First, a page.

In fact Malcolm Turnbull is 62, shunt him into a two-bedroomed unit and turn his $52 million house into flats for the young families he's trying to find accommodation for. Let him lead by example.
Rosret
31st Jul 2017
12:02pm
Ouch - is this for real? Mr Trudge certainly doesn't like us does he or he is making sure his in-laws don't move in!
Well Mr Shorten - want to win the next election? Because if this is true the Liberal party will be O U T out.
Can't buy near a school! Do they not realise we are the parent's daycare and children's school delivery agents. Do you want us off the road or not?
If this was April 1st I would think you are pulling my leg. Still thinking that!
MICK
31st Jul 2017
12:06pm
It's a no brainer Rosret but still expect the right wing controlled media to try and push this government back into office. There are some things which never change.
niemakawa
31st Jul 2017
2:25pm
MICK more like inert complacency of the Australian people. Most only prick up their ears at election time, waiting to hear what's in for me.
MICK
31st Jul 2017
3:58pm
Apathy actually and the delegation of government to those who serve vested interests. The public truly gets the government it deserves. And you wonder how some countries get taken over by despots.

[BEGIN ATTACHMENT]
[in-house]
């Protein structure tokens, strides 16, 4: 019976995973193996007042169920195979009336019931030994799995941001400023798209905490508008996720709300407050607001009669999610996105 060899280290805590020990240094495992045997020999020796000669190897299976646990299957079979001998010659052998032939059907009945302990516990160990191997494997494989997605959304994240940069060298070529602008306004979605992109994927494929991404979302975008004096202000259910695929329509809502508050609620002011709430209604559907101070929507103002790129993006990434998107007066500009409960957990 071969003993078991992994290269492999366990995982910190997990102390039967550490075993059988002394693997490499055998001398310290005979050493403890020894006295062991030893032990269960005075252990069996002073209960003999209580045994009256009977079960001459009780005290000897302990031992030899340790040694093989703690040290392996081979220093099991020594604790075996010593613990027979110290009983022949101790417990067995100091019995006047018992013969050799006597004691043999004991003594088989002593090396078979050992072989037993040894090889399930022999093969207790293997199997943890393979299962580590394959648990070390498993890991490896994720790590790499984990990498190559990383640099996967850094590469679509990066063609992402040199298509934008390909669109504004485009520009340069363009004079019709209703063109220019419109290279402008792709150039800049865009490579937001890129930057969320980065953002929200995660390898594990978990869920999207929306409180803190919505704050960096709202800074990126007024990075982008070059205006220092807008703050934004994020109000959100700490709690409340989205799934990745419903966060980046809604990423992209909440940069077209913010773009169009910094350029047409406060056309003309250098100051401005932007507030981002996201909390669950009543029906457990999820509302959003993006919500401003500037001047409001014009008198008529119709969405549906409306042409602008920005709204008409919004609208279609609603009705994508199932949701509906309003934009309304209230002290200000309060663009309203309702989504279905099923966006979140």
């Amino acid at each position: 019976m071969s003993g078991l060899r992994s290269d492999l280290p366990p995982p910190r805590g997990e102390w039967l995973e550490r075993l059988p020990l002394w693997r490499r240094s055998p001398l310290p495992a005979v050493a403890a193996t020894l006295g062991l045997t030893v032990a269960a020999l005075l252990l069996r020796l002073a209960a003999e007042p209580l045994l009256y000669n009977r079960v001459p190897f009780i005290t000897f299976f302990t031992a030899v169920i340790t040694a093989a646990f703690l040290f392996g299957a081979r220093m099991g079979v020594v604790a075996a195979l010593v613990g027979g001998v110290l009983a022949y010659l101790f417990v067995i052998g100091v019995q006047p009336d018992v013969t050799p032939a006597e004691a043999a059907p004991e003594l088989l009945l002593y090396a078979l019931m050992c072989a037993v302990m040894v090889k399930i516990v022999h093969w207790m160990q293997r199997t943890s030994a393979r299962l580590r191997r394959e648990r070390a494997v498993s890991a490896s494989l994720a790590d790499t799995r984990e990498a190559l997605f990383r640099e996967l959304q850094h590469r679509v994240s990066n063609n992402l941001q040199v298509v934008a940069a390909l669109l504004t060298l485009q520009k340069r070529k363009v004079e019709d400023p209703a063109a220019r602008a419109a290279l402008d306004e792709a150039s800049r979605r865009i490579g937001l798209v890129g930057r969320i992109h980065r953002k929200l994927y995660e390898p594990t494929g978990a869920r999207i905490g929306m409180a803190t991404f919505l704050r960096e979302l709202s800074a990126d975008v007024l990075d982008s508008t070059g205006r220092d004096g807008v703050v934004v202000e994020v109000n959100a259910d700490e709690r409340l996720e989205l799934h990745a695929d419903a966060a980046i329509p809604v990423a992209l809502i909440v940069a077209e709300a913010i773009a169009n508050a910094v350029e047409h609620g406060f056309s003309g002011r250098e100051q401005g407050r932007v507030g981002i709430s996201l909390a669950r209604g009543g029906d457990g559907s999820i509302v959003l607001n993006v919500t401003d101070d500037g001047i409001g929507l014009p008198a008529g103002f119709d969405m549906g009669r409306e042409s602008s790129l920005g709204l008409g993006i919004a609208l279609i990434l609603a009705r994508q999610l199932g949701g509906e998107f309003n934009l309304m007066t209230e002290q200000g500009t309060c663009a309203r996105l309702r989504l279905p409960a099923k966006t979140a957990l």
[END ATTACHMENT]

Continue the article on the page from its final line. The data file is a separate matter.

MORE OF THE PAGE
niemakawa
31st Jul 2017
4:34pm
MICK. Exactly.
Raphael
31st Jul 2017
12:04pm
Opportunity for some
But most won't bother , because taking the pension and preserving their assets seems like the way to go for most
Rosret
31st Jul 2017
12:31pm
Only if you want the government as your master. So much better to stand on your own two feet and not have to bend to the whim of Centrelink.
When did we become a nation of gimme gimmes?
Raphael
31st Jul 2017
12:51pm
If we had universal pension many pensioners would downsize
Rosret
31st Jul 2017
12:58pm
Raphael - a universal pension would be the best move yet. It would stop the big brother attitude of Centrelink and stop all the money shifting and hiding.
Anything an individual saves along the way is yours for a better retirement.
Rae
31st Jul 2017
1:23pm
A universal pension and all other income taxed would be fair though and this government doesn't do fair unlike the rest of the OECD.
Triss
31st Jul 2017
2:24pm
The ridiculous thing is that that was how the pension was worked out at the beginning.
Old Geezer
31st Jul 2017
5:03pm